First, I looked to see whether the subsequent batters in an inning after a HBP showed any sign of being scared.  I entered the expected OBP for each matchup in the equation and then a dummy (i.e., dichotomous, i.e., yes or no) variable coding whether any of the batter’s teammates had yet been hit in the inning (not whether any would eventually be hit… it was a smart dummy variable… kinda like a jumbo shrimp… and knew whether the HBP had happened yet).  The dummy variable predicted that there was an effect on batter performance.  Batters get better after one of their teammates has been plunked, at least for the rest of the inning.  Of course, it probably has something to do with the fact that the pitcher is probably on the shaky side of control in this inning.  And he’s easier to hit. Given my methodology, it’s hard to say that the batter is X points of OBP better without knowing what batter/pitcher we’re talking about, but assume a league average batter faces a league average pitcher (using 2008 numbers, an OBP of .333).  If a batter has been hit previously in the inning, the expected OBP for that plate appearance is .334.  Not a huge effect.  Apparently the effect of being fired up is an extra walk/base hit every thousand plate appearances.

What about if we kept it only to the batter who immediately followed a hit by pitch?  The effect is no longer significant, but what effect there was again favored the batter.

But what of the hit batsman himself?  After all, he’s the one who has to endure the trauma and the bruise of being hit.  What happens the next time he comes to the plate?  The answer is that he is a less effective hitter in his next plate appearance.  Again, assuming he’s league average and facing a league average pitcher, he falls to an expected OBP of .321 in that next plate appearance.  Here, I’m not controlling for whether he’s facing a new (fresher, better?) pitcher, which could be a bias.

So, I kept it to those situations in which the batter was facing the same pitcher within the same game.  It must be pointed out that the pitcher has now faced 8 more batters (and thrown 30ish more pitches) so it’s biased in the other direction.  Psychologically, it makes sense that the batter would be more likely to be scared if he were facing the same pitcher, rather than a new one, and the memory will be freshest on the same day.  The effect was not significant, but favored the pitcher, and dropped the batter to a .326 expected OBP.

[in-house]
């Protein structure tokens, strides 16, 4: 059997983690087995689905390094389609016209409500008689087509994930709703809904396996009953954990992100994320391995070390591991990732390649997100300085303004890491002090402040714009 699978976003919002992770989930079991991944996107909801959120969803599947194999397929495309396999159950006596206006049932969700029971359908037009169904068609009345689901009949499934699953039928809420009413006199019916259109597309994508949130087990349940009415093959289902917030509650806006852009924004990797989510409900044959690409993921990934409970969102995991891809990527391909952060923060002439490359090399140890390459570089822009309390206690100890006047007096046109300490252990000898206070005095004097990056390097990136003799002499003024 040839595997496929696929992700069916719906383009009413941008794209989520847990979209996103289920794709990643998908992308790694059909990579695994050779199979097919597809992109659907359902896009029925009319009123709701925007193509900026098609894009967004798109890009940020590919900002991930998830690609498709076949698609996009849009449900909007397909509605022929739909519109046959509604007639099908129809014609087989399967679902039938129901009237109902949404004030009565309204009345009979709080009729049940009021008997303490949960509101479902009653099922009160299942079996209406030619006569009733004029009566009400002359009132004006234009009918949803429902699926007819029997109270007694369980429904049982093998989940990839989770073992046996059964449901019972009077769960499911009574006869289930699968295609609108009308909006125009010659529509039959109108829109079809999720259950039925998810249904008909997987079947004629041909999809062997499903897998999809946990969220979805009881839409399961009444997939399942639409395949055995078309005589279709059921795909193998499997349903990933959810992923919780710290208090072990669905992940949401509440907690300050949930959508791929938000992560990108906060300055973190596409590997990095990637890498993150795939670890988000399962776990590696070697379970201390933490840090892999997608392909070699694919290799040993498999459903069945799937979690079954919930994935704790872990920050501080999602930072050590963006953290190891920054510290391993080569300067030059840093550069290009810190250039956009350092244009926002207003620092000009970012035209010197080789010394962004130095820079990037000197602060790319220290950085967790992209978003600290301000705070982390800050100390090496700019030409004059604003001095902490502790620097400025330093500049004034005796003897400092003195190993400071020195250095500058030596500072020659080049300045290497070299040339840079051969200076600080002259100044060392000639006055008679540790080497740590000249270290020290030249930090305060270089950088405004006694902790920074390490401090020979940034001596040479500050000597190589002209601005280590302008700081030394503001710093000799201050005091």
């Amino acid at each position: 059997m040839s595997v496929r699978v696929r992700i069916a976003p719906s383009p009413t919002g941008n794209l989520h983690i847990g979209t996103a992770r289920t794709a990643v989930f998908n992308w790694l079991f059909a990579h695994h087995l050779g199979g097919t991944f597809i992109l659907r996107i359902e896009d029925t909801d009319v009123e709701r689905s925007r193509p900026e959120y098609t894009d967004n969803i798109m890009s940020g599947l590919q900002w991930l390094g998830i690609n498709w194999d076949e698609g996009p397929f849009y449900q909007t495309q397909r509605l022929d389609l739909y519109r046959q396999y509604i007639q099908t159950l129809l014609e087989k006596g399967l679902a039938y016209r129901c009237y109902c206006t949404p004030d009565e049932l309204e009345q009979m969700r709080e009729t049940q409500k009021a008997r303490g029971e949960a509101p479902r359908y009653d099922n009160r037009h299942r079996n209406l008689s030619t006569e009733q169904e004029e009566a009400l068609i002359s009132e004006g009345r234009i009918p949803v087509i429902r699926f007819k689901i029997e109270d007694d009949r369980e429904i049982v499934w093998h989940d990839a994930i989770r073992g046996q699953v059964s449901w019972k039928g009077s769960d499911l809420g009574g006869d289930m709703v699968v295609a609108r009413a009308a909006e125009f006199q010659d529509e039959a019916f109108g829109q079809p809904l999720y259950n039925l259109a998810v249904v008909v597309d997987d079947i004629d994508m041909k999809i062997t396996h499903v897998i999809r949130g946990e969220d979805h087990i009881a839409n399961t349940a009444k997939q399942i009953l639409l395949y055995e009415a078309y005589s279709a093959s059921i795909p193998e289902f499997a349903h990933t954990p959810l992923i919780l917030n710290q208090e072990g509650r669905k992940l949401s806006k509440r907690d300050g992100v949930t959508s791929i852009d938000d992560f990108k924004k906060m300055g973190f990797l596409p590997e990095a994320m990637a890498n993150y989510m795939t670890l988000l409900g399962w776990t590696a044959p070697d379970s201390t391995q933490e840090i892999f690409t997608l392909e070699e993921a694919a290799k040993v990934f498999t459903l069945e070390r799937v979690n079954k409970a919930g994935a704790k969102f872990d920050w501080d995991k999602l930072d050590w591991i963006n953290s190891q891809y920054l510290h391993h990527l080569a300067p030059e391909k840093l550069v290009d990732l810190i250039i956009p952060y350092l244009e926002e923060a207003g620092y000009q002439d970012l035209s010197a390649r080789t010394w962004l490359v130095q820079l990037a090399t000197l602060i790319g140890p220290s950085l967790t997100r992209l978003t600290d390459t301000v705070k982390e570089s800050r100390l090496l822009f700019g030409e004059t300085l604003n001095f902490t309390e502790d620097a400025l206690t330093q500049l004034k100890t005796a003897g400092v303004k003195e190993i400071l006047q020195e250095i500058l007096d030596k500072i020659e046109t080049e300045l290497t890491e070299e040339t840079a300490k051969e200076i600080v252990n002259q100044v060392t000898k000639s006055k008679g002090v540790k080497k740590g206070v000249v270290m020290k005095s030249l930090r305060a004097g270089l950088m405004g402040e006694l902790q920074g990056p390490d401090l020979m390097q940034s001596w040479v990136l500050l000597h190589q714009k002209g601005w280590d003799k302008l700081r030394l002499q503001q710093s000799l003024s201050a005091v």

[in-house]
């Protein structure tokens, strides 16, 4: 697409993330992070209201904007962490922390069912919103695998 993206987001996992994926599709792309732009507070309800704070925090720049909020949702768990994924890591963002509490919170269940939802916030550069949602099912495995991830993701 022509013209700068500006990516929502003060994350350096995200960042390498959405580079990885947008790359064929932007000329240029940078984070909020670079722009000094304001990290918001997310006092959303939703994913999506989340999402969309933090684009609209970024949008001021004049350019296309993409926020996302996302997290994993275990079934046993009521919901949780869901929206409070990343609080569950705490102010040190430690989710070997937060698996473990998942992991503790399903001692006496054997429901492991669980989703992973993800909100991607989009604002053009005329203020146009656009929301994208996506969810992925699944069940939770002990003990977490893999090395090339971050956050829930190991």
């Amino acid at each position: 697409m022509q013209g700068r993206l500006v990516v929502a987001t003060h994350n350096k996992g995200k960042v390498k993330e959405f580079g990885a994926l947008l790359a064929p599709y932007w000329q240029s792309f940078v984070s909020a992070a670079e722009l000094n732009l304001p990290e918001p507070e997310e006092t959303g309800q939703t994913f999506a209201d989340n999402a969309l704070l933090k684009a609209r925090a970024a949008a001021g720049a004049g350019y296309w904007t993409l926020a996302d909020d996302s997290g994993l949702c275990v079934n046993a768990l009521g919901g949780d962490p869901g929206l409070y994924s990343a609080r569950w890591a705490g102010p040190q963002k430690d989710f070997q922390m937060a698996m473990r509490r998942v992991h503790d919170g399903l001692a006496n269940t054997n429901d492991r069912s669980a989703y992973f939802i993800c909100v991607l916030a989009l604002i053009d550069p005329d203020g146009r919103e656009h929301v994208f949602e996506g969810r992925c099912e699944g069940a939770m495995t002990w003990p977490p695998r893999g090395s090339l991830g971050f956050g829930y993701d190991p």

Interestingly enough, the effect of 30 pitches on the pitcher’s arm is about 4 points (.004) worth of expeted OBP in favor of the batter.  It looks like the overall effect, psychologically of getting plunked and then facing the same pitcher later is 10 points in favor of the pitcher.  The effect of facing a pitcher after he’s plunked you in the same game is about 7 points (it was actually 6 and some change).  Could just be a coincidence that those seem to match up rather well.

Perhaps there is even a carry-over effect, even if the batter doesn’t face the pitcher the same day.  I looked to see whether the batter showed some carry over effect whether his next meeting with the pitcher who hit him came 30 minutes or 3 years later.  There was.  Having previously been hit by a pitch by the same pitcher took an average batter vs. an average pitcher to an expected OBP of .323, no matter when it happened.  Some things you just never forget.

So, let’s call the effect of being hit by a pitch 10 points worth of OBP in the next at bat.  I checked to see whether there was an effect two plate appearances out, this time, an even stronger effect of 13 points.  The third appearance?  The effect is gone.  Being hit by a pitch seems to have an effect for two plate appearances, and then no more.  After that, players seem to have conquered their fear.